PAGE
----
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Sunday, September 27, 2020  

Concorde breaks the moldPublished 12/14/2010

by Mike Lee
Staff Writer

Personalized education. That’s what awaits students at Concorde Career College in Aurora, Colorado.
Susan Bosold, MS, MA, RN serves as the Nursing Program Director at Concorde Career College and says Concorde can give students the resources they need to be successful.
“We’re very excited about the faculty we have on board, the support we get from the administration and the opportunities we’ve had to have students graduate, go to be licensed and be out there contributing to the health care needs of our communities,” Bosold said.
From the moment you step on campus you know that Concorde is different.
For starters, Concorde offers tremendous flexiblity for students entering the RN program. The program enrolls students every 20 weeks and allows students the opportunity to begin their new career on their timetable.
The RN program  leads to an Associate of Applied Science degree and prepares students to take the National Licensure Examination for Registered Nurses (NCLEX.RN). Graduates who pass the NCLEX.RN can enter the healthcare workforce as confident, competent professional nurses.
Armed with the foundational education and training this program provides, the RN is highly skilled and prepared to function in the following roles in this growing medical field: provider of care, manager of care, and contributing member of a healthcare team. At bedside, the RN is accountable for decisions that impact healthcare outcomes for the patient.
Beginning students in this program are enrolled in general education courses, nursing theory courses, and clinical practice.
The nursing courses begin with Foundations courses that introduce students to the practice of nursing, nursing theories, legal and ethical issues in nursing, and basic concepts of patient care. Students then advance through nursing courses that include more complex concepts in patient care and specialty nursing areas such as mental health, maternal-child nursing and care of pediatric patients.
“We want to make sure we have the person who is prepared, not only prepared to take the licensing exam but prepared to serve the public in the most professional and safe manner possible,” Bosold said. “We’re trying to really balance meeting the needs of the community and having excellent quality in our graduates. We’ve been very pleased with what we’ve been able to accomplish in that regard.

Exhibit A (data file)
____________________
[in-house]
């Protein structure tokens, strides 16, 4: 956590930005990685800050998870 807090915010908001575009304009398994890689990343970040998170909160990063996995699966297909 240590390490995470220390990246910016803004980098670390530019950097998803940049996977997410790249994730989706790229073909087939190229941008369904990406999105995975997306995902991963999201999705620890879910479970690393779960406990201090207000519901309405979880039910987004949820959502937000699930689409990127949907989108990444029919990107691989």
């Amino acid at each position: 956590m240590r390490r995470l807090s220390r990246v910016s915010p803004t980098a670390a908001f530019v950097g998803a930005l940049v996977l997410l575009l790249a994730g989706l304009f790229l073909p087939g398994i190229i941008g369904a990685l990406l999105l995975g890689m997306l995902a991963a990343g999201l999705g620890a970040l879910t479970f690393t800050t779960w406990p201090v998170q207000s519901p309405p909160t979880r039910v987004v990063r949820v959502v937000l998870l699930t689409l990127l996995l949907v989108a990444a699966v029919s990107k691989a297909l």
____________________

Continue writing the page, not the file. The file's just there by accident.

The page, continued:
Class sizes are small with generally 30 or fewer students in each cohort.
“We know the students by name and they feel comfortable coming to our office,” Bosold said. “That’s our goal. While students are here and they’re in that role we really want to meet their need.”
Concorde boasts 19 faculty members and two assistant directors of nursing in addition to Bosold.
Cindy Cobb serves as the academic dean at Concorde.
She said the campus offers an onsite student services department. She says the goal is to meet the entire student’s needs.
“It works with students who may have challenges in which they need resources,” Cobb said, listing resources from work placement support to childcare available to Concorde students. “Anything we can help the student with while they are going to school. There’s lots of support and resources available here and students can meet with them any time of the day.”
Tutoring is also available at Concorde with instructors available Monday through Friday.
“It’s unlike some traditional programs where tutoring is only available at request at best. We actually do tutoring daily by faculty for every program a student is involved in they can seek tutoring for that course.”
Concorde also has a unique program known as the Lamp Lighter program which recognizes exceptional students. These students work in a peer-support role to help their fellow students.
“It exemplifies leadership and achievement in academics,” Cobb said. “This person is a very good role model for students and could be a person who may have struggled at one point but has become exemplary in their leadership and is very helpful with their peer groups.”
Bosold said the task ahead for nursing schools is a large one with so much more expected from the profession in coming years.
“It’s really an endeavour that is going to involve schools and communities and agencies and clinical facilities in the community to all work together,” she said. “That’s the way it’s going to have to be to be the most successful. We obviously need strong support of clinical resources and we know they have a lot of demands placed on them but in order for students to have the best experiences that’s really important to us.
“We all have the same end-goal in that we want qualified, professional personnel to work with those most in need and at-risk.” 
Currently, Concorde is actively recruiting additional faculty members to keep up with strong student demand. Enrollment is also open.
“The faculty we have here are very collegial. We have people who have been here for quite an extensive period of time because they’re really invested in our program,” Bosold said. “They’re really committed to the students and are rewarded accordingly. It’s a win-win situation for both of us.”

Susan Bosold, MS, MA, RN serves as the Nursing Program Director at Concorde Career College in Aurora, Colorado.
Susan Bosold, MS, MA, RN serves as the Nursing Program Director at Concorde Career College in Aurora, Colorado.
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